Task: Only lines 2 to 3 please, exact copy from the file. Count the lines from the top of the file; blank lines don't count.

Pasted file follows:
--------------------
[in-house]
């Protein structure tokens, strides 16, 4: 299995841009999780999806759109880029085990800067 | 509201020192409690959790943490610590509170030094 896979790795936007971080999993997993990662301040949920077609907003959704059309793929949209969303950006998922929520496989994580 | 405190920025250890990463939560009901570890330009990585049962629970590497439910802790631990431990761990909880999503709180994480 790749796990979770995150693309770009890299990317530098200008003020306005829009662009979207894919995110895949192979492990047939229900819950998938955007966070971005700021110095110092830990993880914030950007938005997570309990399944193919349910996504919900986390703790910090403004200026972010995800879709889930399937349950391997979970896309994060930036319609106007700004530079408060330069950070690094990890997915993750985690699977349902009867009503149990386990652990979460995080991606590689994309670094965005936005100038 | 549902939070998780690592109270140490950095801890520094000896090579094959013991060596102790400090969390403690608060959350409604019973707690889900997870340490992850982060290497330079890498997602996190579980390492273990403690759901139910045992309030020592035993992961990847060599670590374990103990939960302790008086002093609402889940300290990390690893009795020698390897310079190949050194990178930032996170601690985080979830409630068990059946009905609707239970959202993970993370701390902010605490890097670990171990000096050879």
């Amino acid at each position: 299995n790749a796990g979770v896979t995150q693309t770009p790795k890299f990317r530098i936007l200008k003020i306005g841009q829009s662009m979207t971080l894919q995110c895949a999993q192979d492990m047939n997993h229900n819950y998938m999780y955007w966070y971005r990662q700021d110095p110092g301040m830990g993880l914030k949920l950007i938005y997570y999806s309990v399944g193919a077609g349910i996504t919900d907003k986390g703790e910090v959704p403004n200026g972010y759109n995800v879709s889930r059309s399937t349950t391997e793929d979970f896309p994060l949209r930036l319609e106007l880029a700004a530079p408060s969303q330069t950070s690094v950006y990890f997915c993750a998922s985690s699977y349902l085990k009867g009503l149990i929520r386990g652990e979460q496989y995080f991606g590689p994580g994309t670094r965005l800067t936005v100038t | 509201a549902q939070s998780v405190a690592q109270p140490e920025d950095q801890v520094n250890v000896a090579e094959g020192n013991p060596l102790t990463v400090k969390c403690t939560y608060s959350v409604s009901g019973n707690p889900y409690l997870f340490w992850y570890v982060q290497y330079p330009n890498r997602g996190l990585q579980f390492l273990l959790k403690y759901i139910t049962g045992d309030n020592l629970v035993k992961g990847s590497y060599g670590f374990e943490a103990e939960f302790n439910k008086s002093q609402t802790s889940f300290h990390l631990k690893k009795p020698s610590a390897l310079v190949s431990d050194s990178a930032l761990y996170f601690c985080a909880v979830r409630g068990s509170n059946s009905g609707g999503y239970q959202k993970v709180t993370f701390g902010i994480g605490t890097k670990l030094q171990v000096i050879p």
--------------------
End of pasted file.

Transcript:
């Protein structure tokens, strides 16, 4: 299995841009999780999806759109880029085990800067 | 509201020192409690959790943490610590509170030094 896979790795936007971080999993997993990662301040949920077609907003959704059309793929949209969303950006998922929520496989994580 | 405190920025250890990463939560009901570890330009990585049962629970590497439910802790631990431990761990909880999503709180994480 790749796990979770995150693309770009890299990317530098200008003020306005829009662009979207894919995110895949192979492990047939229900819950998938955007966070971005700021110095110092830990993880914030950007938005997570309990399944193919349910996504919900986390703790910090403004200026972010995800879709889930399937349950391997979970896309994060930036319609106007700004530079408060330069950070690094990890997915993750985690699977349902009867009503149990386990652990979460995080991606590689994309670094965005936005100038 | 549902939070998780690592109270140490950095801890520094000896090579094959013991060596102790400090969390403690608060959350409604019973707690889900997870340490992850982060290497330079890498997602996190579980390492273990403690759901139910045992309030020592035993992961990847060599670590374990103990939960302790008086002093609402889940300290990390690893009795020698390897310079190949050194990178930032996170601690985080979830409630068990059946009905609707239970959202993970993370701390902010605490890097670990171990000096050879």
């Amino acid at each position: 299995n790749a796990g979770v896979t995150q693309t770009p790795k890299f990317r530098i936007l200008k003020i306005g841009q829009s662009m979207t971080l894919q995110c895949a999993q192979d492990m047939n997993h229900n819950y998938m999780y955007w966070y971005r990662q700021d110095p110092g301040m830990g993880l914030k949920l950007i938005y997570y999806s309990v399944g193919a077609g349910i996504t919900d907003k986390g703790e910090v959704p403004n200026g972010y759109n995800v879709s889930r059309s399937t349950t391997e793929d979970f896309p994060l949209r930036l319609e106007l880029a700004a530079p408060s969303q330069t950070s690094v950006y990890f997915c993750a998922s985690s699977y349902l085990k009867g009503l149990i929520r386990g652990e979460q496989y995080f991606g590689p994580g994309t670094r965005l800067t936005v100038t | 509201a549902q939070s998780v405190a690592q109270p140490e920025d950095q801890v520094n250890v000896a090579e094959g020192n013991p060596l102790t990463v400090k969390c403690t939560y608060s959350v409604s009901g019973n707690p889900y409690l997870f340490w992850y570890v982060q290497y330079p330009n890498r997602g996190l990585q579980f390492l273990l959790k403690y759901i139910t049962g045992d309030n020592l629970v035993k992961g990847s590497y060599g670590f374990e943490a103990e939960f302790n439910k008086s002093q609402t802790s889940f300290h990390l631990k690893k009795p020698s610590a390897l310079v190949s431990d050194s990178a930032l761990y996170f601690c985080a909880v979830r409630g068990s509170n059946s009905g609707g999503y239970q959202k993970v709180t993370f701390g902010i994480g605490t890097k670990l030094q171990v000096i050879p």